Maybe you shouldn't tell anyone you have a seminary in your house. It might make them jealous. I am not saying that you can set up a great institution of learning on your bookshelf. Far from it.
And therein lies your advantage. You will not steep yourself in tradition and error.
To some this would be a terrible thing, but we won't talk about them. This is about you and your own personal place of learning. This could be nothing more than one shelf, but its learning possibilities will be life long.
A disadvantage will be that there are no caps and gowns. No letters after your name. Just knowledge. In fact more knowledge than, say, ninety percent of the pros. And no junk associated with the pros. Just the pure stuff.
So what is to be on your book shelf? The Bible, first of all. A bunch of them is a good investment.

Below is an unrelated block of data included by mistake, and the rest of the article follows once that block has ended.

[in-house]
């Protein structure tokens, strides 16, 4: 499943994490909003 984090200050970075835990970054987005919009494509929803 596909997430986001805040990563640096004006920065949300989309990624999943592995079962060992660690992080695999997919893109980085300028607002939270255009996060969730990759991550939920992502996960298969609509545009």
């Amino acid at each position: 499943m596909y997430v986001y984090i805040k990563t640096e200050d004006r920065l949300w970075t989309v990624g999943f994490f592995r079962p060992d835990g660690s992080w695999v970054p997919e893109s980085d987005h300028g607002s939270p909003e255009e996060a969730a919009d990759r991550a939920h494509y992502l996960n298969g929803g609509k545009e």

Then a Septuagint, already hundreds of years old in the time of the church age and quoted from by Jesus. A Septuagint (I got mine from Amazon) is what separates the men and women from the boys and girls. Looking up what the Greek scholars translated from Hebrew texts will not only give you great truths, but eliminate terrible errors.
One of my favorites is to totally get away from "hell". It will be gone (sorry Dante) as it is in some translations already. So much of study involves eliminating error. But you will do this easily in your seminary.
A study Bible, or several, and maybe a Bible Dictionary are helpful. And the Big One, an exhaustive Concordance.
Now that is not so bad is it? I know someone whose seminary is on his dining room table. He has one of those pull-down lights that gives him perfect illumination.
Almost forgot. A really neat thing about your seminary, is its head man. You will be the Dean.